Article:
“There he is. B is standing just inside the door. He’s looking around. He walks up next to me at the sink counter. He looks at my reflection in the mirror. He waits. He looks at his watch. Why? Is he waiting for an explosion? He says, ‘I have the details. Well, these details will rip some new holes in the FABRIC. You know what I mean?’

“I don’t know what he means.

“’This,’ he says, looking around the bathroom, ‘is all a prop.’

“I’ve been here before. Somebody said this was a prop and then I disappeared into another life and lived it up to this point, and now here is somebody else saying the same thing, and I’m disappearing, bit by bit.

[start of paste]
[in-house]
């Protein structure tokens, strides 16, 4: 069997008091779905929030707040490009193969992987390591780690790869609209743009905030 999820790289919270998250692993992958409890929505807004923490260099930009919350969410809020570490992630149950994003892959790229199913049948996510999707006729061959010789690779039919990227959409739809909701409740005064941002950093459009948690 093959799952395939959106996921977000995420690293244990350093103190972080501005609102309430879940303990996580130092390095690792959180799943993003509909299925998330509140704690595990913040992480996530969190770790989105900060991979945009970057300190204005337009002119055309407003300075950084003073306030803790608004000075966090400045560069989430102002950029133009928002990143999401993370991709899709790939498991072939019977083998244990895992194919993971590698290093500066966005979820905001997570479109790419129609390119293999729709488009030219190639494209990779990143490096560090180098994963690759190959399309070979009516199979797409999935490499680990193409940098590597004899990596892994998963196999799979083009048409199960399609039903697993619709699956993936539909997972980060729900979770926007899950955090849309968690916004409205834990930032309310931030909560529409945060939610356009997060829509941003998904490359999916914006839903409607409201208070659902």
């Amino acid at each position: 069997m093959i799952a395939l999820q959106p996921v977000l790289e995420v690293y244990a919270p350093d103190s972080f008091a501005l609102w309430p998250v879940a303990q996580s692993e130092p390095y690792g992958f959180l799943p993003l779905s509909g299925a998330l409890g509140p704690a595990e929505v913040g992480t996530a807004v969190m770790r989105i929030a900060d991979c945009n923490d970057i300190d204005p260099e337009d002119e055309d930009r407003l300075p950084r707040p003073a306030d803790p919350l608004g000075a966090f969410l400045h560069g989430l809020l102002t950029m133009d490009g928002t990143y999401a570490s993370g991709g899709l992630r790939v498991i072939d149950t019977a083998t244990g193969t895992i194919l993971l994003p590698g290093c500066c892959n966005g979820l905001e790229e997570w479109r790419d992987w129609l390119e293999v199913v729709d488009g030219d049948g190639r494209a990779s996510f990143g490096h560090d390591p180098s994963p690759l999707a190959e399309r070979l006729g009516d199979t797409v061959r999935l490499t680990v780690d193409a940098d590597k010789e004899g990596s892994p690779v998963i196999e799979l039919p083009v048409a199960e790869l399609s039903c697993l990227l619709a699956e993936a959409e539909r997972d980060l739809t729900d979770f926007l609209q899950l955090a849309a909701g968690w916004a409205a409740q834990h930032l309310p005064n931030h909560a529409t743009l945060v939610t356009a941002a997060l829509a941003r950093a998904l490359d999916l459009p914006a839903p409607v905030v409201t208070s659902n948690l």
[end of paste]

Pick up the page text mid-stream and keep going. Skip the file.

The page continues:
“I walked under the great arch of the Vrimes Building and counted my lucky stars that I’d come this far: Aies, Capt, Lun, Brei, Fan, Si…

“Inside the lobby, crowds surged. A voice through a speaker announced:

“’Here is the latest news release from the New York Vrimes. The Russian president, Donald Trump, has been accused of interfering in the US election and aiding now-US president, Vlad Putin, in his victory over Elizabeth Warren Clinton. According to the Federal Bureau of Central Intelligence, the hacked emails from the Democratic National Committee were passed on to Julian Snowden, who published them online. These emails referred to DNC efforts to defeat Democratic candidate Colonel Karl Sanders in the Primaries. Twelve US Senators, members of the Antifa Caucus, state that US President Putin must be impeached or otherwise taken from office and replaced with Elizabeth Clinton, a full-fledged Cherokee Indian.’

“I walked into the office of a Vrimes editor and laid a folder of documents on his desk.